John Naka, father of American bonsai, was not only an extraordinary artist but also an avid collector of fabulous trees. Whether digging natives out of local mountains, acquiring garden specimens during landscaping jobs, or rifling through neighborhood nurseries, John found material with masterpiece potential. But John had another avenue for acquiring bonsai: he was the king of barter.
John led a middle-class existence with a back yard full of priceless trees (now the property of grandson Mike). When his collected cascading oak needed to be repotted, he couldn't afford the pot that the tree deserved. However, John's wealth was in his yard, not his wallet, so he said “sayonara” to another of his oaks in exchange for the perfect tokoname pot. His repotted cascading oak now resides in the National Bonsai & Penjing Museum in Washington, D.C.
John most often swapped trees to acquire species not already residing in his yard. Yoshi Sakatani, an early California Bonsai Society member, owned several mountain maples – and John didn't. After a strategic swap, one of Yoshi's show trees, a large specimen with a hollow trunk, found a new home in John's collection.
For several years, the mountain maple was a lush and colorful reminder of the season. With a new front, new pot, and different attitude, John made the hollow-trunk maple his own.
However, as John's final years approached, the maple's health declined. As termite infestation and root rot took their toll, branches died back. When John passed away in 2004, only one branch and part of the apex were alive.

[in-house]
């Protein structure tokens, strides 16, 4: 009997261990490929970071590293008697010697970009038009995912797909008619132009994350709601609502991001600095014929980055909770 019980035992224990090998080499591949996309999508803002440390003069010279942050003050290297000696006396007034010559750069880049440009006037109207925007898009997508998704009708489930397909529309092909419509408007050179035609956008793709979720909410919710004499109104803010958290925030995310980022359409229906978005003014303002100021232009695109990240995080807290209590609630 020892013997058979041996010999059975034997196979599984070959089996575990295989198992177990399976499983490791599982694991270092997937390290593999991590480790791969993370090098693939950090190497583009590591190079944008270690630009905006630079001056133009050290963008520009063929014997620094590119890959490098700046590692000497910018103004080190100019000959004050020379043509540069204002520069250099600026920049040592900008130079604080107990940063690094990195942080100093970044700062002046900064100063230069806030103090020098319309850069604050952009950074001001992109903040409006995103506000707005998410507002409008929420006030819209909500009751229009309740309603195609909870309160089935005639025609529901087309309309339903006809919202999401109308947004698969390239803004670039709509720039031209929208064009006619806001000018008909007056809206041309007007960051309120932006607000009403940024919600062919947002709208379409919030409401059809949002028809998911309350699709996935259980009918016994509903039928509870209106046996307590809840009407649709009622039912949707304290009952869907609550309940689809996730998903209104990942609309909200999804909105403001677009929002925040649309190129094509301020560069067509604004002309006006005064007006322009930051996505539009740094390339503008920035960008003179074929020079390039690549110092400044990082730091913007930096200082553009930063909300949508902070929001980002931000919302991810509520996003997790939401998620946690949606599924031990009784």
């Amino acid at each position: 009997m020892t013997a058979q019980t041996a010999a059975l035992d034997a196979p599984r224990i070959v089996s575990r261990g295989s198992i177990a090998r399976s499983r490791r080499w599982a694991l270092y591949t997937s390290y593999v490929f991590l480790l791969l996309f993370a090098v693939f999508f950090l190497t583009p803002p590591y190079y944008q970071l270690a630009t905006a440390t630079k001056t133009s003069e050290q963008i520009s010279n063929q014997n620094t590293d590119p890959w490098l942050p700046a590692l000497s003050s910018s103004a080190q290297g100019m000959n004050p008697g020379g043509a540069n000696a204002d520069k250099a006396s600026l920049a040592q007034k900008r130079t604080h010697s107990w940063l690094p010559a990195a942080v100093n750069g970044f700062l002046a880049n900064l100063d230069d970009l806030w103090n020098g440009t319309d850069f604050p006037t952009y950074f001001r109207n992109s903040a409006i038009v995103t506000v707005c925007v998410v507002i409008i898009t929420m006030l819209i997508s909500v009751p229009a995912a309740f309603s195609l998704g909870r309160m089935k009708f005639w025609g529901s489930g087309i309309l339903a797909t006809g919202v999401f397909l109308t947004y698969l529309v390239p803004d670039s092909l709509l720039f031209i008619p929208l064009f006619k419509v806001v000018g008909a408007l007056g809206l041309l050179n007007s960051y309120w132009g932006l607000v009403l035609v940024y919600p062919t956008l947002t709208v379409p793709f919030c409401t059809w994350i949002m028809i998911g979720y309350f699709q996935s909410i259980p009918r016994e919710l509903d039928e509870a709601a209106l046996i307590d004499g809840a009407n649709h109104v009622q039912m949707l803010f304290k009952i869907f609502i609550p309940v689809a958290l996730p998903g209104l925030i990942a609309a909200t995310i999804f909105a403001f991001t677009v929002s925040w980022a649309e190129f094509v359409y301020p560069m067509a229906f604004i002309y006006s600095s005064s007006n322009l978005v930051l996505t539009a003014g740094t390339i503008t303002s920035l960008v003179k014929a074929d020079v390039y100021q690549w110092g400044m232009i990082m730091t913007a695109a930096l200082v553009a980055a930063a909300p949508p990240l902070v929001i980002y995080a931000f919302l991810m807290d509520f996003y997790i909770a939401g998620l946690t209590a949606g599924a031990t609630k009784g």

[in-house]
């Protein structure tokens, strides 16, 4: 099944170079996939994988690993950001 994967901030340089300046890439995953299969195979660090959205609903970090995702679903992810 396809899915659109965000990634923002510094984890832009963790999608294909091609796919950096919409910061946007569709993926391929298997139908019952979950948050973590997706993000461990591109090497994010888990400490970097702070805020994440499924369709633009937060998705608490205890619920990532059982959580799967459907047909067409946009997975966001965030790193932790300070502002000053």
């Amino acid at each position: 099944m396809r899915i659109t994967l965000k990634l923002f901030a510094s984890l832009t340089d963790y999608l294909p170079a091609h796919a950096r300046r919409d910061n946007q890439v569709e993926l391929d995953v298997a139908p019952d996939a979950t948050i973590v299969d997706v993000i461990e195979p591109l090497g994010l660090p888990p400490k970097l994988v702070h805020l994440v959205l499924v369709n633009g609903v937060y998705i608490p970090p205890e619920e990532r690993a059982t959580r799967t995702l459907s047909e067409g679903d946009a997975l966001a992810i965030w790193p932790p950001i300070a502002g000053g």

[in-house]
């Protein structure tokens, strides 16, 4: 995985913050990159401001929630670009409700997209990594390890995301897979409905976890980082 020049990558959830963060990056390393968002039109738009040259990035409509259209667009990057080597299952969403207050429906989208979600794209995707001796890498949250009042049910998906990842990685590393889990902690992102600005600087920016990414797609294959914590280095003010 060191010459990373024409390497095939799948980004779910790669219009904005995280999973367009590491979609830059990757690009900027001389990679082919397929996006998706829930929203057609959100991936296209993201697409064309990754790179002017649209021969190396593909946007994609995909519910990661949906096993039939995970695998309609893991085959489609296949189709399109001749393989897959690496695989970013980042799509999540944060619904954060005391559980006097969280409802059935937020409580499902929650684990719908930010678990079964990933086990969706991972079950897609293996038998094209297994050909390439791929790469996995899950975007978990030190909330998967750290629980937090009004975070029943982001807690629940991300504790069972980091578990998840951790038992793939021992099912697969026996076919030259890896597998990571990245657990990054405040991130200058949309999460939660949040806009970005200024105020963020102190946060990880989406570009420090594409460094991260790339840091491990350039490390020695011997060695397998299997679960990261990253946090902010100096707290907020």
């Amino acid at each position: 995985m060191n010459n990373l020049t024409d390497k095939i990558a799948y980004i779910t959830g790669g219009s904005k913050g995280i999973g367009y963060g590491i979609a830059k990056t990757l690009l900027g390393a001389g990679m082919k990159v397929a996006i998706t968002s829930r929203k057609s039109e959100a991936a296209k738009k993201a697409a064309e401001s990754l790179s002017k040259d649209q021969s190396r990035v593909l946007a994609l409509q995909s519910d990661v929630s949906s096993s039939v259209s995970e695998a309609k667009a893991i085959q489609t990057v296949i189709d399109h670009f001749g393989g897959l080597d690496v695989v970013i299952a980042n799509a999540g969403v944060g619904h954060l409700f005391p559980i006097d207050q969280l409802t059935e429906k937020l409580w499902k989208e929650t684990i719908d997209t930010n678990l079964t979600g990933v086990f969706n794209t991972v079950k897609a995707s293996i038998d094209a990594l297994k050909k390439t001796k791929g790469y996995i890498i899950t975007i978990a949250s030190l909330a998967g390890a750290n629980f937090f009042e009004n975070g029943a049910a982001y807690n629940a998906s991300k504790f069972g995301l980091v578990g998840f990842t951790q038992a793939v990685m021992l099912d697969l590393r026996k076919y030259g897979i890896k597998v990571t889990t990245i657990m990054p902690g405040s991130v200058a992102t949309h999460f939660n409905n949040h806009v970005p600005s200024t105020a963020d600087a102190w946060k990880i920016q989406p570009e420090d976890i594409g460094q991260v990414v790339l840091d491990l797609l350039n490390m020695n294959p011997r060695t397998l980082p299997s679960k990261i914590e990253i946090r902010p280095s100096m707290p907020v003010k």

For the next few years, the dieback continued until just one large branch remained. If the tree lived, new branching could be developed – but the trunk wouldn't change. What remained of the hollow, termite-ridden structure was a thin profile when viewed from the original front or back. The side view was wide and taperless.
|Original front with thinner trunk
|Side view showing termite-eaten trunk
Although the shape of the trunk was permanent, the front was not. When the tree was rotated, one position showcased the hollow trunk. Not only was there taper and movement, but the flawed portion of the one remaining branch (where it split off into two directions) was strategically hidden behind the dead original apex.
Before repotting, the branch was dramatically reduced in size. Rotted roots and old clay soil near the base of the trunk were washed away. The pot was scrubbed with a bleach solution and thoroughly rinsed before repotting with the new front.
Over the next two years, dieback ceased and the tree thrived. Once the tree was healthy, design became the focus. The remaining branch grew in two directions: horizontally to create a left branch and vertically to create a new trunk and apex. The new growth finally exceeded the height of the old apex. The dead original apex had movement, but lacked the character of the trunk. By carving to reveal termite damage, add taper, and reduce the length, the jin became harmonious with the trunk.
It will take time to develop the new branching. The trunk is large (seven inches wide at the base and seventeen inches tall) and powerful. The new growth needs to have the length and volume to balance the power of the trunk. The eventual height will be approximately forty inches.
One year later, new spring growth has emerged and the tree is beginning to resemble the sketch. More time and more judicious pruning will make the tree show-ready.
Although deciduous trees do not typically have jin or shari, sometimes an exception is worthwhile. John Naka's mountain maple has age and character; with time and trimming, it will become a unique bonsai worthy of display... a trade well made!
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